As we willingly receive God’s Word and search for wisdom, one of the blessings which will be given to us is a development of understanding of the fear of the Lord. The primary source of wisdom is God Himself who is wisdom. I Corinthians 1:27-31 makes clear that all wisdom is found in Christ. The mention of wisdom coming out of His mouth refers to His inspired Word.

1Co 1:27 But God hath chosen the foolish things of the world to confound the wise; and God hath chosen the weak things of the world to confound the things which are mighty;

1Co 1:28 And base things of the world, and things which are despised, hath God chosen, yea, and things which are not, to bring to nought things that are:

1Co 1:29 That no flesh should glory in his presence.

1Co 1:30 But of him are ye in Christ Jesus, who of God is made unto us wisdom, and righteousness, and sanctification, and redemption:

1Co 1:31 That, according as it is written, He that glorieth, let him glory in the Lord.

The word translated as inspiration (yeopneustovtheopneustos) literally means ‘God breathed.’ When we speak, words are breathed out of our mouths. Inspiration therefore refers to God speaking. The inspired Word of God contains knowledge, understanding, and wisdom. The thought circles back to verse 1 wherein we are enjoined to receive His words and hide His commandments within us. The greater thought is that the wisdom of God comes from the Word of God. Two additional and major corollary thoughts are set forth.

First, the relationship between wisdom and righteousness is again established. These two qualities are closely related to the degree they are almost synonymous. Moreover, what is clear is that God gives sound wisdom to those who walk uprightly. Psalm 5:12 says that God will bless the righteous, one clear blessing noted here is the gift of wisdom. Second, when we order our lives by the principle of righteousness, a clear fringe benefit thereof is the addition of wisdom.

The word translated as buckler (Ngm maw-gane’) refers to a shield. What a wonderful truth. God Himself becomes a shield (i.e., protection) to those who live their lives uprightly. As we order our lives by the Word of God, we will of necessity develop upright living. And, as we do, God will protect the upright and also give wisdom as a fringe benefit. It all begins with the premise in verses 1, 3, and 4 of receiving God’s Word and searching for godly wisdom contained in His Word. See also Psalm 5:12 and 84:11.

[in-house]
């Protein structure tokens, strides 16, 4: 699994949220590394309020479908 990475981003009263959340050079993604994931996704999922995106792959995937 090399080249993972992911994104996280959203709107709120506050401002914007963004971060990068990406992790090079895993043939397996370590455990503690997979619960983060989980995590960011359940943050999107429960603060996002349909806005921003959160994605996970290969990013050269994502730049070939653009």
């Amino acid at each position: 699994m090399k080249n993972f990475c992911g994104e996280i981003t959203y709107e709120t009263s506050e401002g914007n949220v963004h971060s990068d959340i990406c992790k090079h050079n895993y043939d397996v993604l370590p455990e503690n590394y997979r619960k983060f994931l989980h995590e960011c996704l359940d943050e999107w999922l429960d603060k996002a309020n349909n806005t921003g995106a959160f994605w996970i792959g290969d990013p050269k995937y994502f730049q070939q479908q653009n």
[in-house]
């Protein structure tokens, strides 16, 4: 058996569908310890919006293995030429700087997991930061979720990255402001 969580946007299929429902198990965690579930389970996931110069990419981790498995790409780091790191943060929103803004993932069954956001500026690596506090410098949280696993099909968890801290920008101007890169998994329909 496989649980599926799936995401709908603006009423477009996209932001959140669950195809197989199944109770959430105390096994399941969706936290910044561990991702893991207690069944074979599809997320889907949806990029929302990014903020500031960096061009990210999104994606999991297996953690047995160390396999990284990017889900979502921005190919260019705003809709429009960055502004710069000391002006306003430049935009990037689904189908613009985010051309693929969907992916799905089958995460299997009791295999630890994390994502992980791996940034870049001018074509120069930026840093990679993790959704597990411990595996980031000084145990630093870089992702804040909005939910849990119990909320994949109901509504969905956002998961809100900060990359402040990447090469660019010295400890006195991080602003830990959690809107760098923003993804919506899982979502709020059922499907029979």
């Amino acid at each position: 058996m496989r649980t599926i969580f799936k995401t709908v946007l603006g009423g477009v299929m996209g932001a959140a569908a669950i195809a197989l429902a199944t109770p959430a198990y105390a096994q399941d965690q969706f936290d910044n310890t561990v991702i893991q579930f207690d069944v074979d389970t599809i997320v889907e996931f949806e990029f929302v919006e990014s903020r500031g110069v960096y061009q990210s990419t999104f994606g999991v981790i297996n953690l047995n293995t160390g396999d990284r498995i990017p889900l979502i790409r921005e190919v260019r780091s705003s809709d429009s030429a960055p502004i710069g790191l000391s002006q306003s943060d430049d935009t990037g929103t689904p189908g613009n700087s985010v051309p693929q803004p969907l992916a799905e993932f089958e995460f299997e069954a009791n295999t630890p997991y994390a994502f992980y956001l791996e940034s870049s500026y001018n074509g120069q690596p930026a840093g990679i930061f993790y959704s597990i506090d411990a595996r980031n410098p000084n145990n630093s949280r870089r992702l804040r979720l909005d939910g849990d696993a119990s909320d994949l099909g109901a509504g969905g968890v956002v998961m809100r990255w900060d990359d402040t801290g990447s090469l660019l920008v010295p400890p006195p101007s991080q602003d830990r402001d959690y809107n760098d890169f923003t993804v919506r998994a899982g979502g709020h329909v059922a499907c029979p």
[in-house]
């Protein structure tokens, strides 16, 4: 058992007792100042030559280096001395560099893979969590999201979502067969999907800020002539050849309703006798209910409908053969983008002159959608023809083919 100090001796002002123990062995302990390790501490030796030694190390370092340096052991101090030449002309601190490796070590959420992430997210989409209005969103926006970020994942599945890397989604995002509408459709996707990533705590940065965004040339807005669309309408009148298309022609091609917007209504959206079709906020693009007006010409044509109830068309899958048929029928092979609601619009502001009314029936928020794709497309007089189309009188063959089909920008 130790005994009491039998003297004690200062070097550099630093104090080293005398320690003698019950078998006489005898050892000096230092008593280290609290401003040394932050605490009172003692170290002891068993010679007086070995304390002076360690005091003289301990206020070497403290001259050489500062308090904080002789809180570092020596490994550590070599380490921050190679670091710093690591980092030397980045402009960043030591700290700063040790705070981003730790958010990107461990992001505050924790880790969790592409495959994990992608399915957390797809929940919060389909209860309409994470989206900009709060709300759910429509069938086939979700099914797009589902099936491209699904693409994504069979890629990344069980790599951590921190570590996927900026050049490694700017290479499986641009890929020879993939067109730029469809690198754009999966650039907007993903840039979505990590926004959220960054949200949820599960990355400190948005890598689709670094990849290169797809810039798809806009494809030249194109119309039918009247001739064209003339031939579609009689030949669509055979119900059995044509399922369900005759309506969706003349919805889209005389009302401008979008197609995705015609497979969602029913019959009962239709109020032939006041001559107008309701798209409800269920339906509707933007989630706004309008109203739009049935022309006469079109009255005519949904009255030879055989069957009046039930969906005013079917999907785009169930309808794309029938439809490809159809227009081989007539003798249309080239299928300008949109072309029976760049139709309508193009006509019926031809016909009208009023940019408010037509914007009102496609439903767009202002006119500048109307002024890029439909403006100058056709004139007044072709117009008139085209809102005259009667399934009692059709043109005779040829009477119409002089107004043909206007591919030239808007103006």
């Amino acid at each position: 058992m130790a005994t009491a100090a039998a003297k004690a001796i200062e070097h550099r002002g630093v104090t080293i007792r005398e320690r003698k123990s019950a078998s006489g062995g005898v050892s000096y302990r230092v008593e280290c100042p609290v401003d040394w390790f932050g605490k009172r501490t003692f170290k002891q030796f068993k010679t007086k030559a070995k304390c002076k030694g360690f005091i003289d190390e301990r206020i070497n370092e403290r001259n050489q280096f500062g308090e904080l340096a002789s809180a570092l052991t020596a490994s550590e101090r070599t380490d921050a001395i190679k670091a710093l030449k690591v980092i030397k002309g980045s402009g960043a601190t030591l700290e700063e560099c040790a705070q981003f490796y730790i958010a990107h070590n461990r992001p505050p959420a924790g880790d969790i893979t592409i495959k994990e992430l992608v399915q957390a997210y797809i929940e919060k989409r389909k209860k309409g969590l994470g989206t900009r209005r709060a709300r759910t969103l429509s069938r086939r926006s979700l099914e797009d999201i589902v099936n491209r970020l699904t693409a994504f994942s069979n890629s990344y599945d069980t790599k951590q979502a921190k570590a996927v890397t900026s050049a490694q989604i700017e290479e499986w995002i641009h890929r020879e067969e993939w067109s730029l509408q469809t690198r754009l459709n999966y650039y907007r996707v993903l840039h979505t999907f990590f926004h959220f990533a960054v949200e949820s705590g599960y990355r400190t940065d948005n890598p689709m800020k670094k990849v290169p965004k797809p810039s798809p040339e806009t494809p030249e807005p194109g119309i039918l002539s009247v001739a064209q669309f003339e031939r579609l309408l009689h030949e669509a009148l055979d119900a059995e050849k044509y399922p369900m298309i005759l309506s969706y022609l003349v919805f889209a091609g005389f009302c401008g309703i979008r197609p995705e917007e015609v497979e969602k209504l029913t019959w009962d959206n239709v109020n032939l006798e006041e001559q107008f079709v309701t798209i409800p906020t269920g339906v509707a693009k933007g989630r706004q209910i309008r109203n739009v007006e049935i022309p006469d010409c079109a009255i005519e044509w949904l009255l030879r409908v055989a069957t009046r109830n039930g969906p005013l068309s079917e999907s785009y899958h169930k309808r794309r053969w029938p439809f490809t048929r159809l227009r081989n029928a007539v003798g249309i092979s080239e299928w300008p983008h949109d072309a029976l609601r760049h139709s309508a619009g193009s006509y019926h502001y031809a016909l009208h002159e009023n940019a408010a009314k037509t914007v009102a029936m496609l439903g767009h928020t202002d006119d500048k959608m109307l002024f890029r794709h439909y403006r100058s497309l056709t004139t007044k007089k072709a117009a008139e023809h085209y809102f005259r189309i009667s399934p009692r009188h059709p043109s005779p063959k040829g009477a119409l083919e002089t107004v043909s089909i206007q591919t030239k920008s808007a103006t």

Psa 84:11 For the LORD God is a sun and shield: the LORD will give grace and glory: no good thing will he withhold from them that walk uprightly.

Pro 2:9 Then shalt thou understand righteousness, and judgment, and equity; yea, every good path.

From the several ifs (earlier in the chapter) summarizing the basic premise of the chapter comes the second “then”. “Then shalt thou understand righteousness, and judgment, and equity; yea, every good path.” When we willingly receive God’s words and diligently seek for wisdom, then we will come to understand a number of crucial issues of life: (1) righteousness, (2) judgment, (3) equity, and (4) every good way.

As is often the case throughout Psalms and Proverbs, righteousness and judgment are found together. Righteousness refers to the principle whereas judgment refers to the product. The thought of the latter (judgment) is of making right decisions. Thus, right decisions follow from the prior cultivation of the principle of righteous. The word translated as equity (rvym meyshar) has the sense of being ‘fair’ in one’s dealings.

The reception of God’s Word and the procural of godly wisdom will result in just and fair dealings with others. Moreover, the absorption of God’s Word and the development of godly wisdom will lead to understanding every good way in life. In short, as God’s people receive the Word of God and develop godly wisdom, they will have the insight to make right decisions in life. They will be just in dealing with others. And, they will have understanding of the issues of life.

How firm a foundation, ye saints of the Lord, is laid for your faith in His excellent Word!

II. The Value of Wisdom

Pro 2:10 When wisdom entereth into thine heart, and knowledge is pleasant unto thy soul;

Pro 2:11 Discretion shall preserve thee, understanding shall keep thee: